Plants or parts thereof were dried and sliced (“sample”). Samples of organic extracts were prepared from the plants listed in Table 1. The plant order and families that the various samples were prepared from are set-forth in Table 1. In addition, details regarding the use of these some of these plants is set-forth in Table 2. The particular sample was then ground into a fine powder using a coffee grinder. Approximately 100 grams of the resulting powder were added to approximately 500 ml of dichloromethane and stirred at room temperature for about 1 hour. The solvent was then removed by rotary evaporation, leaving several grams of the particular extract.
  • Inhibitory Effect of Various Plant Organic Extracts on COX-1 and COX-2 Activity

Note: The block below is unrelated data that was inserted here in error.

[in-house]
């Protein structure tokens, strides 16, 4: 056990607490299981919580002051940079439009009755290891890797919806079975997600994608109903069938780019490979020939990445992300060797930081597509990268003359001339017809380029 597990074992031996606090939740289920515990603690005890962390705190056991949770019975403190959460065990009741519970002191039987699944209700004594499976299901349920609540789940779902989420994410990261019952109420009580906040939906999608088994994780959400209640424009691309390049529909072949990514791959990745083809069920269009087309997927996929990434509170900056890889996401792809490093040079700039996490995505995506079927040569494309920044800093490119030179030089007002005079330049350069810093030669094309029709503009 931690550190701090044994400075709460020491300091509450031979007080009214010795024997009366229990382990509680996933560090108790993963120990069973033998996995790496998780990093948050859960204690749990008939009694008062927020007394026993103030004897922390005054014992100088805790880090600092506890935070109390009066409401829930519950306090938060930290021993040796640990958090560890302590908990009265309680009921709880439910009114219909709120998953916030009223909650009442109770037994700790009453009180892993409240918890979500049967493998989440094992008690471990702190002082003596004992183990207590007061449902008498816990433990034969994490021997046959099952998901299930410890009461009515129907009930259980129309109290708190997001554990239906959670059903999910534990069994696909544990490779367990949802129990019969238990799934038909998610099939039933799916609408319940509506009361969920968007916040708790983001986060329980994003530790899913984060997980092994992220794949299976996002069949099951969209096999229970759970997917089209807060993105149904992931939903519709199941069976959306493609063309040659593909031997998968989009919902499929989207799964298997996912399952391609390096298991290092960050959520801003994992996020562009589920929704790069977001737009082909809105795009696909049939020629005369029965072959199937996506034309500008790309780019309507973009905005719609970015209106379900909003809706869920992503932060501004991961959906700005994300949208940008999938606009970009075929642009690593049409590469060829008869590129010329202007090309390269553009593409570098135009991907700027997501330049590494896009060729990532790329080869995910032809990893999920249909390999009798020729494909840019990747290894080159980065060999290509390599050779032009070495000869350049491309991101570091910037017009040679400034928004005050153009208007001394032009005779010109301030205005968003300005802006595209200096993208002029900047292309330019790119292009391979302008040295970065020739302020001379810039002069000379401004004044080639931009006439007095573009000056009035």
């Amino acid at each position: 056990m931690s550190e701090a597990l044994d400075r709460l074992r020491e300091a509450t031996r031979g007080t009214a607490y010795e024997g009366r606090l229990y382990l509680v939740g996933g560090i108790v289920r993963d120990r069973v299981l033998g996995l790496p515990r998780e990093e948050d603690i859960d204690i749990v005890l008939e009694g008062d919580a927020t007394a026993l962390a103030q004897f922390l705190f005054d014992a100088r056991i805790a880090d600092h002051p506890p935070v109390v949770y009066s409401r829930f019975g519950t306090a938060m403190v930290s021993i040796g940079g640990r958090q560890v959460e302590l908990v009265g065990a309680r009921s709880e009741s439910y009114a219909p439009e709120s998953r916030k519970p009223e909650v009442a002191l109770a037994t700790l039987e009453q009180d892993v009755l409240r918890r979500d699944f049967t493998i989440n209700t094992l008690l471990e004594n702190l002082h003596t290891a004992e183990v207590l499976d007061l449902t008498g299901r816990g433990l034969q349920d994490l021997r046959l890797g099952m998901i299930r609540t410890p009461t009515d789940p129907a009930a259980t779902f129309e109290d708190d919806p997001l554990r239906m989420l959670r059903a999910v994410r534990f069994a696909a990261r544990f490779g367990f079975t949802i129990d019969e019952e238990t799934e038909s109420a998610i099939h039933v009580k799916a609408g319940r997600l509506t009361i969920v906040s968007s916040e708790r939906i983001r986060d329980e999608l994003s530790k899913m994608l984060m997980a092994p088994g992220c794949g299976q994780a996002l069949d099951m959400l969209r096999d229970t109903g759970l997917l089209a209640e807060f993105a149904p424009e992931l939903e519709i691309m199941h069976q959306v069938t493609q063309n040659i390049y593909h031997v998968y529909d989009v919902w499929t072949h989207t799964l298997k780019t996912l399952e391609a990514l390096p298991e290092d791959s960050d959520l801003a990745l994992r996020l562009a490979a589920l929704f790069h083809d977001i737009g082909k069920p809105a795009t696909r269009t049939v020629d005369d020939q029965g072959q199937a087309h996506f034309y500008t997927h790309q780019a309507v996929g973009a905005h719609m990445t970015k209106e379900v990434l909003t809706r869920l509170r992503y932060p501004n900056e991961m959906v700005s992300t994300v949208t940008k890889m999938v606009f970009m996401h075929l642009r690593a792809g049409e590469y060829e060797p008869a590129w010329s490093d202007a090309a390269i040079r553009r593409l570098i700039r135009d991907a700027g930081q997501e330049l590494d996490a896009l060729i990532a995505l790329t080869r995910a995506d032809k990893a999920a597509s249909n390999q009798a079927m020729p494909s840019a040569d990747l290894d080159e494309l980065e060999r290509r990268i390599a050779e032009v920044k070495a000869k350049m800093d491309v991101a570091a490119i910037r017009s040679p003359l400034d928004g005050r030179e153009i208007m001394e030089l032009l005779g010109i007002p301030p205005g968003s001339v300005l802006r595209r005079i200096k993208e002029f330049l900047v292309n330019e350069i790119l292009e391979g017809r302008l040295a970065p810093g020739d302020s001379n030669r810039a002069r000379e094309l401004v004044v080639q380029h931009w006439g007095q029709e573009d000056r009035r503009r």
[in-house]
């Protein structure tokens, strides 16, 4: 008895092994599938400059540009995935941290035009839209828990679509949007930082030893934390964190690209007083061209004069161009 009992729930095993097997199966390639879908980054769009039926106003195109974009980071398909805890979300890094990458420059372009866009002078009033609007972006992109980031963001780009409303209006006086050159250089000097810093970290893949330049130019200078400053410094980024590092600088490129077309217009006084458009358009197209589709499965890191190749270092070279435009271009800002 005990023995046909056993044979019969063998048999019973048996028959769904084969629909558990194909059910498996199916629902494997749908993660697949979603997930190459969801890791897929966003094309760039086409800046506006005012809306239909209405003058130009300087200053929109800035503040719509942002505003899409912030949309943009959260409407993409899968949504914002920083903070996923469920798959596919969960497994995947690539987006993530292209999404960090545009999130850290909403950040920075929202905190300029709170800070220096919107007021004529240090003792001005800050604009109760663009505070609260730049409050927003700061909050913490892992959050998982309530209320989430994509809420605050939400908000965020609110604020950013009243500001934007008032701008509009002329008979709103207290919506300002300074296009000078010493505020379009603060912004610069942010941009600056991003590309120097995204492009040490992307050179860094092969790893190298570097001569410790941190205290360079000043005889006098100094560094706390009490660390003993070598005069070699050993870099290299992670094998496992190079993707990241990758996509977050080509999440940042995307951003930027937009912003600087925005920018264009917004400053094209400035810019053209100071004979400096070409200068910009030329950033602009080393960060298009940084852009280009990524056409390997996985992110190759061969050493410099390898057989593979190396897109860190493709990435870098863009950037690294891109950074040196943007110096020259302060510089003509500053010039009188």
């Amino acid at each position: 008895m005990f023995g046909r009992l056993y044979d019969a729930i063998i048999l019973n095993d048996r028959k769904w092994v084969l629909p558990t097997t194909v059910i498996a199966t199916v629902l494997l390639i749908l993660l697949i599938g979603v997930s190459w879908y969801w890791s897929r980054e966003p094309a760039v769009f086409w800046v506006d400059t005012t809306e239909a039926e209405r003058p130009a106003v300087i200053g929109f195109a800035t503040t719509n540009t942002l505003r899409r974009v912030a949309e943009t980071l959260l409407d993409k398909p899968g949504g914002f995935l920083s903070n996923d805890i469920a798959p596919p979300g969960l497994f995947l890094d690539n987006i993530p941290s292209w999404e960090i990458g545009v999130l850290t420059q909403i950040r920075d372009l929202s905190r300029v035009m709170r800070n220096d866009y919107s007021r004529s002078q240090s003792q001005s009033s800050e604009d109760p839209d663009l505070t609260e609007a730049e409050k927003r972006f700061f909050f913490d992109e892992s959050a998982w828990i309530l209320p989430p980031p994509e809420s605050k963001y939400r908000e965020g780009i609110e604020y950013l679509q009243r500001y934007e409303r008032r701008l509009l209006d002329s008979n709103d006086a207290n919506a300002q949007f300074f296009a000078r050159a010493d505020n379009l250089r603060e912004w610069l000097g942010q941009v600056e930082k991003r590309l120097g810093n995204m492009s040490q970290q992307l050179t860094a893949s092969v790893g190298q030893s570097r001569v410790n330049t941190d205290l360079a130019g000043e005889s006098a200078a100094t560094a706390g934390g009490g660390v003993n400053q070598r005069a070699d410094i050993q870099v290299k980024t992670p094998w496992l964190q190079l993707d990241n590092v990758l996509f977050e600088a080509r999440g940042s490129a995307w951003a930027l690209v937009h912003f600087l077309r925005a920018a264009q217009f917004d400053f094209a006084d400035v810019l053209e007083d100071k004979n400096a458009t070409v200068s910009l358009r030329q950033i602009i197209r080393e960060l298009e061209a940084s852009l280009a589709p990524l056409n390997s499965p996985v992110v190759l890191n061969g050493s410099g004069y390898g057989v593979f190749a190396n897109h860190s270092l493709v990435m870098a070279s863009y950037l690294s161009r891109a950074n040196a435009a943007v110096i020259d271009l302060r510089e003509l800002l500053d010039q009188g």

• [0062]
    The particular extracts resulting from the sample preparation procedure detailed above were each evaluated for inhibition of COX-1 and COX-2. The COX-1 and COX-2 inhibition activities were determined in vitro according to the method of Gierse et al., J. Biochem., 305, 479-484 (1995). This method is summarized below.
  • [0063]
    Preparation of Recombinant COX Baculoviruses
  • [0064]
    Recombinant COX-1 was prepared by cloning a 2.0 kb fragment containing the coding region of human or murine COX-1 into a BamH1 site of the baculovirus transfer vector pVL1393 (Invitrogen) to generate the baculovirus transfer vectors for COX-1 according to the method of D. R. O'Reilly et al., Baculovirus Expression Vectors: A Laboratory Manual (1992).
  • [0065]
    Recombinant baculoviruses were then isolated by transfecting 4 ug of baculovirus transfer vector DNA into (2108) SF9 insect cells along with 200 ug of linearized baculovirus plasmid DNA by the calcium phosphate method. (See M. D. Summers and G. E. Smith, A Manual of Methods for Baculovirus Vectors and Insect Cell Culture Procedures, Texas Agric. Exp. Station Bull. 1555 (1987)). Recombinant viruses were purified by three rounds of plaque purification and high titer (107-108 pfu/ml) stocks of virus were prepared.